Brady had a treatment up north - we usually get 20 minutes of NMT each time, but this time I had scheduled him for 30 minutes. They forgot to charge us for the extra ten minutes ($50/10 minutes) and Brent realized this and started pulling out his billfold, but the receptionist said - Merry Christmas! Also, our colonic lady scheduled Brady on Monday (the day she is usually closed,) for an emergency treatment and booked us for two treatments on Friday, a day I know she was trying to keep open for her own Christmas preparations. The gifts we've received by these concerned healthcare people this week truly blessed us.

Meals have been given to us by friends (for Brent who has no allergies,) so that we could have some leftovers of our "diet" food as we travel and recuperate. A neighbor came up three or four days this week to help keep up our juicing. She washed veggies, juiced them, and cleaned out the juicer. Without her attention this week, juicing would have gone by the wayside. She also stayed one day and helped make a couple of crustless homemade pumpkin pies which were used as a snack during our travel times, too. Gifts outpoured. Blessings flowed.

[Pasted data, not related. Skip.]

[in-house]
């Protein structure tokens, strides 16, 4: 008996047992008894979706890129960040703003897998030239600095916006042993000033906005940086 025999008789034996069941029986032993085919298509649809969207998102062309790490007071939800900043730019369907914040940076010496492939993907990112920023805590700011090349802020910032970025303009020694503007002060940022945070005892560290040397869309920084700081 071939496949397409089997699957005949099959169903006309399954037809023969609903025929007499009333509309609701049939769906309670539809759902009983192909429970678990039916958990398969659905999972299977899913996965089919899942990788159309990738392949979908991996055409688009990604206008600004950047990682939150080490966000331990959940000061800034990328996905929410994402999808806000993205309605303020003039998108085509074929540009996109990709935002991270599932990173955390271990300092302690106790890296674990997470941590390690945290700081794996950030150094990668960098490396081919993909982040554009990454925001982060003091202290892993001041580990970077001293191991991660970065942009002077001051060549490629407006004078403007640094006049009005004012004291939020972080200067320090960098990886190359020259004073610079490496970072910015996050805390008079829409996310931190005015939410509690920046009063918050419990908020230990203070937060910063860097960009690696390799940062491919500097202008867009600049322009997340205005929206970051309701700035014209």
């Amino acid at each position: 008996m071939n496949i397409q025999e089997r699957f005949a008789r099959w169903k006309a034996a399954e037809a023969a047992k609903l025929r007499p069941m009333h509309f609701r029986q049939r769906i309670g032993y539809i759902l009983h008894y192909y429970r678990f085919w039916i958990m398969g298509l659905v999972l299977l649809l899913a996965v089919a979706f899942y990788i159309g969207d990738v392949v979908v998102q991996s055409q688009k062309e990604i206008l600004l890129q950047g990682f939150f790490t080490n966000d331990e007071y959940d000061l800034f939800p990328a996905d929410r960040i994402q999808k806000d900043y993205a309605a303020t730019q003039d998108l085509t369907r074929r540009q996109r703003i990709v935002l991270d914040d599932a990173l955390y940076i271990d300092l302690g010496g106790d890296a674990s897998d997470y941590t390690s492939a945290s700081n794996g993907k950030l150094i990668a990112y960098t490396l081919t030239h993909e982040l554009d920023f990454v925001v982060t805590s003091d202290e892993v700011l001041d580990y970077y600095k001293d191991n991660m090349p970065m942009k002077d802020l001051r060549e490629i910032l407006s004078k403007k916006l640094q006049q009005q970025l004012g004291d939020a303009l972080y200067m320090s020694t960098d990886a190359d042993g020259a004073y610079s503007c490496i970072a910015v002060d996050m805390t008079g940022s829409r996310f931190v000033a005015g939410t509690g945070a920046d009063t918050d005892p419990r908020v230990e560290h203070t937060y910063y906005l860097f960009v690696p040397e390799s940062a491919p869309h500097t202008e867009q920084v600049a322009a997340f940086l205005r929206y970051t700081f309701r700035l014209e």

So don't think we haven't been celebrating!
Our preparations may not appear traditional, but in the truest sense they reflect that first Christmas. We were tired and needy this week and we were given a "place to stay."

(The poem posted below is one that I gave Erin for Advent last year. She just posted it on her blog yesterday, but I liked it so much that I decided to post it on mine, too. )

Happy Christmas!


by Robert Siegel

She didn't notice at first the air had changed.
She didn't, because she had no expectation
except the moment and what she was doing, absorbed
in it without slightest reservation.

Things grew brighter, more distinct, themselves,
in a way beyond explaining. This was her home,
yet somehow things grew more homelike. Jars on the shelves
gleamed sharply: tomatoes, peaches, even the crumbs

on the table grew heavy with meaning and a sure repose
as if they were forever. When at last she saw
from the corner of her eye the gold fringe of his robe
she felt no fear, only a glad awe,

the Word already deep inside her as she replied
yes to that she'd chosen all her life.

Friday, December 14, 2007

Friday health update

I've not updated in awhile, so guess it's time to let y'all know how we're doing. It was a very rough Fall season for B and me. E started the season off pretty strong compared to where she'd been (not strong compared to you all though.)